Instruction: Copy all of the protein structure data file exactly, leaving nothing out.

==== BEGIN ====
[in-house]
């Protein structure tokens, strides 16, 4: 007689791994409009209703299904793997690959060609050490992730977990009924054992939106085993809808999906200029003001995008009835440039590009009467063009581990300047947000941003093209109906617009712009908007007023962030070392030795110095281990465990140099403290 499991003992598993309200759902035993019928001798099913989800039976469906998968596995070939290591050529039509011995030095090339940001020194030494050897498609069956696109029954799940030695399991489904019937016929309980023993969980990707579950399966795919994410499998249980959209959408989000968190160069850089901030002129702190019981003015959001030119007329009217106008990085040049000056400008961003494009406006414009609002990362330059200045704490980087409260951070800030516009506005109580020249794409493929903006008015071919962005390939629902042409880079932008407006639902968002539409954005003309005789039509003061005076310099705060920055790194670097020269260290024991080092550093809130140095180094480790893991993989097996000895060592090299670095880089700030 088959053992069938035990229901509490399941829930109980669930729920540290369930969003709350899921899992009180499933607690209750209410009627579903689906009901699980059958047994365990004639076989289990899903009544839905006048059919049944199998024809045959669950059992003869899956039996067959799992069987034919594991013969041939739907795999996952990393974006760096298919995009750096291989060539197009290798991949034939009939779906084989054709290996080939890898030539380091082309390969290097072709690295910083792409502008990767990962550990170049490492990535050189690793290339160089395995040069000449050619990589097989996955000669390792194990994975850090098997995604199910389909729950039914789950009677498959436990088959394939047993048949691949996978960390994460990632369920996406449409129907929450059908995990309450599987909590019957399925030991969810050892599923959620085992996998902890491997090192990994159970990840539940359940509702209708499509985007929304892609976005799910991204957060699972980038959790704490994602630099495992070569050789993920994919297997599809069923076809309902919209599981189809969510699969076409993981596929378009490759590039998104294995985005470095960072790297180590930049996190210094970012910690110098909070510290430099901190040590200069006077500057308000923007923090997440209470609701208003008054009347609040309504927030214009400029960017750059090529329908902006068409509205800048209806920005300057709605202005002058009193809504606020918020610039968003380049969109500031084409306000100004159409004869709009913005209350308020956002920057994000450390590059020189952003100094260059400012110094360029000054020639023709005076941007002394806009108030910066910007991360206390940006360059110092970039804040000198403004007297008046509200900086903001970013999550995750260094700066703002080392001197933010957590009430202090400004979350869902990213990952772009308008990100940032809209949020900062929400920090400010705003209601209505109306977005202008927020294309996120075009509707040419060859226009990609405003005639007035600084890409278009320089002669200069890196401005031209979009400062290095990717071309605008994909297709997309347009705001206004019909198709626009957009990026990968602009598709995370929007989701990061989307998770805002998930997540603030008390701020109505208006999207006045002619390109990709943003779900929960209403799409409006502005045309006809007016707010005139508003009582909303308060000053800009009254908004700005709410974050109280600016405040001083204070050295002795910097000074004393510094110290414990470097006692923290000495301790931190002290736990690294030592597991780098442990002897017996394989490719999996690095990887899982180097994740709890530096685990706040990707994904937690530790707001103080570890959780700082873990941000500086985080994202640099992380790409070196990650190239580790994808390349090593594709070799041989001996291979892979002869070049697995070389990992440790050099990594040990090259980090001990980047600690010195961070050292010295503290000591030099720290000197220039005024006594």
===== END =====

[in-house]
């Protein structure tokens, strides 16, 4: 007689791994409009209703299904793997690959060609050490992730977990009924054992939106085993809808999906200029003001995008009835440039590009009467063009581990300047947000941003093209109906617009712009908007007023962030070392030795110095281990465990140099403290 499991003992598993309200759902035993019928001798099913989800039976469906998968596995070939290591050529039509011995030095090339940001020194030494050897498609069956696109029954799940030695399991489904019937016929309980023993969980990707579950399966795919994410499998249980959209959408989000968190160069850089901030002129702190019981003015959001030119007329009217106008990085040049000056400008961003494009406006414009609002990362330059200045704490980087409260951070800030516009506005109580020249794409493929903006008015071919962005390939629902042409880079932008407006639902968002539409954005003309005789039509003061005076310099705060920055790194670097020269260290024991080092550093809130140095180094480790893991993989097996000895060592090299670095880089700030 088959053992069938035990229901509490399941829930109980669930729920540290369930969003709350899921899992009180499933607690209750209410009627579903689906009901699980059958047994365990004639076989289990899903009544839905006048059919049944199998024809045959669950059992003869899956039996067959799992069987034919594991013969041939739907795999996952990393974006760096298919995009750096291989060539197009290798991949034939009939779906084989054709290996080939890898030539380091082309390969290097072709690295910083792409502008990767990962550990170049490492990535050189690793290339160089395995040069000449050619990589097989996955000669390792194990994975850090098997995604199910389909729950039914789950009677498959436990088959394939047993048949691949996978960390994460990632369920996406449409129907929450059908995990309450599987909590019957399925030991969810050892599923959620085992996998902890491997090192990994159970990840539940359940509702209708499509985007929304892609976005799910991204957060699972980038959790704490994602630099495992070569050789993920994919297997599809069923076809309902919209599981189809969510699969076409993981596929378009490759590039998104294995985005470095960072790297180590930049996190210094970012910690110098909070510290430099901190040590200069006077500057308000923007923090997440209470609701208003008054009347609040309504927030214009400029960017750059090529329908902006068409509205800048209806920005300057709605202005002058009193809504606020918020610039968003380049969109500031084409306000100004159409004869709009913005209350308020956002920057994000450390590059020189952003100094260059400012110094360029000054020639023709005076941007002394806009108030910066910007991360206390940006360059110092970039804040000198403004007297008046509200900086903001970013999550995750260094700066703002080392001197933010957590009430202090400004979350869902990213990952772009308008990100940032809209949020900062929400920090400010705003209601209505109306977005202008927020294309996120075009509707040419060859226009990609405003005639007035600084890409278009320089002669200069890196401005031209979009400062290095990717071309605008994909297709997309347009705001206004019909198709626009957009990026990968602009598709995370929007989701990061989307998770805002998930997540603030008390701020109505208006999207006045002619390109990709943003779900929960209403799409409006502005045309006809007016707010005139508003009582909303308060000053800009009254908004700005709410974050109280600016405040001083204070050295002795910097000074004393510094110290414990470097006692923290000495301790931190002290736990690294030592597991780098442990002897017996394989490719999996690095990887899982180097994740709890530096685990706040990707994904937690530790707001103080570890959780700082873990941000500086985080994202640099992380790409070196990650190239580790994808390349090593594709070799041989001996291979892979002869070049697995070389990992440790050099990594040990090259980090001990980047600690010195961070050292010295503290000591030099720290000197220039005024006594």